Today, this year’s inductees for the Baseball Hall of Fame are announced, and this will most likely be the first empty class since 1996. As fucking stupid as this is (and it is), it’s only emboldened by didactic fatheads who think their job is not solely to write about expensive diversions for a living, but to serve as moral arbiters for the unwashed masses who don’t know any better (aka “everyone who isn’t a jackass sportswriter”).
To all the sportswriters clutching their pearls with one hand while using the other to cast no vote for any known or implicated steroid user: Take your ballot, roll it up real tight, and feel free to cram it straight up your moral asshole. We’re not electing deities, we’re paying tribute to the game’s history.
The fact we have to go through this year after year is a complete and total farce, especially when we consider the quality of people doing the voting. Last year Barry Stanton, an ESPN news editor, voted for Jack Morris, Edgar Martinez, Tino Martinez, Don Mattingly and BJ Surhoff, which Tommy Craggs described as a “big shrieking monkey cage of a ballot” and a ballot “that eats crayons.” He’s right. So right off the bat, we’re dealing with an imperfect voting bloc filled with people who would probably answer the question, “What goes good on top of a Ritz cracker?” with such responses as “Paint thinner! A horse! Gilda Radner!”
Yet they’re charged with inducting people into baseball’s most hallowed halls, built ostensibly to serve as the physical embodiment of the sport’s history. As you might expect, a task of this sort lends itself immediately to self-seriousness and self-aggrandizement. Tom Verducci, who is normally an excellent writer, bloviates for nearly 3,500 words about why he votes the way he does. To spare you the trouble of slogging through all of that, it basically boils down to this: “When I vote for a player I am upholding him for the highest individual honor possible. My vote is an endorsement of a career, not part of it, and how it was achieved. Voting for a known steroid user is endorsing steroid use.” Fine, I guess. But he’s missing what I think is more important here.
Same with Scott Miller of CBS Sports. Most of the way through, Miller’s article is actually pretty decent as he allows for a certain of amount of self-reflexivity and room for uncertainty in the process, but he more or less slams the door on any of that with his closing line: “There comes a time to take responsibility, to make a stand, to declare right is right and wrong is wrong.”
Yeah! The thinking that leads to that type of declaration always leads to rationality! Like in debates about abortion, the existence of God, and whether or not listening to Radiohead is actually any fun. Taking a stand and remaining unwavering in that point is how you bring people together and advance cultural ideas!
Nevermind the fact that we’re talking about, back to Craggs, “a hugely self-important institution populated by drunks and bigots and flakes and syphilitic halfwits that regularly goes through a massive, public spasm of pretending it’s a priesthood.” This is fucking baseball. Remember when USA Today ran that ridiculous story about the Rockies basing their personnel moves on creating a Christian clubhouse? Todd Helton refuted the report with this great quote, “We’re scumbags like anyone else. And we’re baseball players, so probably worse.”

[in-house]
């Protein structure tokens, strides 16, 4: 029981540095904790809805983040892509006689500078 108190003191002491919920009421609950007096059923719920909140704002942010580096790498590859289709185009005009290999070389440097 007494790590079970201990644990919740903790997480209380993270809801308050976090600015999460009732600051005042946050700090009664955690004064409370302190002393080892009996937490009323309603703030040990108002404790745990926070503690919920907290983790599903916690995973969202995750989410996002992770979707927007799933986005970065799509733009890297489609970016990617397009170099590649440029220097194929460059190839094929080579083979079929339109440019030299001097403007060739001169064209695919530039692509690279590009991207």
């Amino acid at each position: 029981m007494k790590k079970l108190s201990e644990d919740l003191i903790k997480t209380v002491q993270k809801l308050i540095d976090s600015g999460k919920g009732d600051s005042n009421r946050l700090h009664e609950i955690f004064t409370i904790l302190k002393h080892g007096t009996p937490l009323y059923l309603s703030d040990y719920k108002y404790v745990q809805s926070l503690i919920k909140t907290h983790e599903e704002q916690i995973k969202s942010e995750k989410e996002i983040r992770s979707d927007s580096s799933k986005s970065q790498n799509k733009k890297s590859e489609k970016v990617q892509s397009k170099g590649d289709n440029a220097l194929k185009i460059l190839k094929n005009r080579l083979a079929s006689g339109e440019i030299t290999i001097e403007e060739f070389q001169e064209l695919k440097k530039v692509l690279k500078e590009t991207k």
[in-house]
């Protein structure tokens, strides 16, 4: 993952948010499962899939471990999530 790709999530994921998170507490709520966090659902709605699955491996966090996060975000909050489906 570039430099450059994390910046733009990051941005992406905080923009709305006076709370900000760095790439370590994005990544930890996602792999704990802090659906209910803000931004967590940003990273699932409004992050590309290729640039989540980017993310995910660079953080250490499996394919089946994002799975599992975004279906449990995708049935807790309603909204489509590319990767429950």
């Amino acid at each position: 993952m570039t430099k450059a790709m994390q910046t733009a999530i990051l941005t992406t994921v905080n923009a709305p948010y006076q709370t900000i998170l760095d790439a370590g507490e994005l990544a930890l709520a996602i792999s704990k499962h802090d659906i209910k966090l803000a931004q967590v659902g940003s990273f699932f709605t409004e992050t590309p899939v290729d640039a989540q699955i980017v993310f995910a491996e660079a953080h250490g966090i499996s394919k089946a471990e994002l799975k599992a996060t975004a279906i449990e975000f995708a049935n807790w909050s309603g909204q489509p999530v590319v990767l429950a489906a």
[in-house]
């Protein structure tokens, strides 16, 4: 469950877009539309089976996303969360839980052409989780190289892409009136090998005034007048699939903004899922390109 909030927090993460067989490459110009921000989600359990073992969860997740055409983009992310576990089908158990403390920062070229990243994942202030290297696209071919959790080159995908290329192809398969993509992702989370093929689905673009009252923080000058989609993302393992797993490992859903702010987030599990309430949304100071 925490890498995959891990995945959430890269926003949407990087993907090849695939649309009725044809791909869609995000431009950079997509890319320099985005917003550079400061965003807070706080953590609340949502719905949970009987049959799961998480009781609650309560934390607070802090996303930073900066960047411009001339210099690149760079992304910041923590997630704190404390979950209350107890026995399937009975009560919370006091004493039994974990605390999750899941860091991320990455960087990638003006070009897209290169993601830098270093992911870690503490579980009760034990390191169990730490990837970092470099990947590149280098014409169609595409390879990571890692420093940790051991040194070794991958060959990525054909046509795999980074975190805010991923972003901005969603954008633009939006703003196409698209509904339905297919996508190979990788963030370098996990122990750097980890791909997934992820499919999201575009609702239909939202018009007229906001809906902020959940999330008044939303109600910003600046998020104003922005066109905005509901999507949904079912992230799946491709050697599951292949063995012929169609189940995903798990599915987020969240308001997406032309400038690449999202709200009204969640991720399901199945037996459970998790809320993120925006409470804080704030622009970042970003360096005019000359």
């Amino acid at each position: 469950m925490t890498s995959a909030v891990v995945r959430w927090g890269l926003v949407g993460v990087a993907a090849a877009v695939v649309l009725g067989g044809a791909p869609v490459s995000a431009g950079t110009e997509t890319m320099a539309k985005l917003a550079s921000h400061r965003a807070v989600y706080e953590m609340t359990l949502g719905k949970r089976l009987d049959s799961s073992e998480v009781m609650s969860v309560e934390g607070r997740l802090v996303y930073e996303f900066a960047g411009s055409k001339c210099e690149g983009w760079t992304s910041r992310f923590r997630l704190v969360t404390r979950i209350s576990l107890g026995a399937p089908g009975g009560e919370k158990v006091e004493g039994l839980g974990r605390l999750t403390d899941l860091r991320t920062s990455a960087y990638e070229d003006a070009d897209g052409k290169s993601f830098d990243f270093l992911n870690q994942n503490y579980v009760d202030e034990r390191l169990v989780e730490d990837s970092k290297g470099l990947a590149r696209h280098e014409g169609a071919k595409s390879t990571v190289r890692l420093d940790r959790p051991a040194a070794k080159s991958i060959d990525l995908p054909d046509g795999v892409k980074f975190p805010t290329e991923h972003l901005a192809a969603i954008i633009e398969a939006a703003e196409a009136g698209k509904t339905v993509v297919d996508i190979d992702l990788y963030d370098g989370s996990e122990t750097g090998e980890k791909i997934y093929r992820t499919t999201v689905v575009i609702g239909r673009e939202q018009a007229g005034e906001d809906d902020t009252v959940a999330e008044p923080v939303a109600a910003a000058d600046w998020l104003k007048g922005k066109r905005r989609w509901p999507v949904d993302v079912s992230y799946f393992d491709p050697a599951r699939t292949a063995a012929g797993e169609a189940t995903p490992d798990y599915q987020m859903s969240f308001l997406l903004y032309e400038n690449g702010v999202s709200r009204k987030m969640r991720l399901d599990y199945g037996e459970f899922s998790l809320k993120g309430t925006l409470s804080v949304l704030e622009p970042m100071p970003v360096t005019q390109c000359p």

In 2008, Bill Simmons wrote a piece about the eerie silence around the game after Barry Bonds retired. In it, he makes a case for what the Hall of Fame is (or should be):
Quick tangent: By definition, the Hall is a museum that teaches visitors about baseball history. Shouldn’t it reflect that history? It can’t pick and choose its lessons, for the same reason the Smithsonian doesn’t ignore nadirs in this country’s history like slavery, Hiroshima or Vanilla Ice. Pete Rose’s plaque needs to be in Cooperstown and so do those of Bonds, Roger Clemens, Mark McGwire, Sammy Sosa and every other disgraced legend, even if the plaques are crammed into a creepy, poorly lit basement that makes every visitor feel like Clarice checking in on Hannibal Lecter. The athletes would be simultaneously honored and dishonored, which is only right.
I couldn’t possibly agree more. Dedicate an entire wing to teaching visitors about the entirety of the Steroid Era. Show them the gaudy homerun totals. Show them before and after pictures of Bonds, McGwire and Sosa. Remind them that 1996 MVP Ken Caminiti is dead, and that steroids likely contributed to his early demise. Show Palmiero wagging his finger at Congress next to a loop of every TV sports personality eviscerating his positive steroid test. Include exhibits about what steroids do to your body.
Even better, since this is the process we have for election, print out every single column written by some sanctimonious, pedantic wet fart of a sportswriter up on his high horse, and wallpaper the entire wing with the scathing words of the almighty electorate. Teach visitors that while steroids might provide fleeting glory, ultimately the flaming words of the ink-stained wretches will coat you in a scent you can never wash off, and, in the words of Mark McGwire, remind them that taking steroids is “a mistake that I have to live with for the rest of my life.”
Let’s actually use this era as a throughway for learning, a nexus for dialog; not an opportunity for another million pathetic essays that condemn the athletes themselves, and, by extension, the self-important, self-appointed gatekeepers of morality that suffocate us with pretension and sanctimony.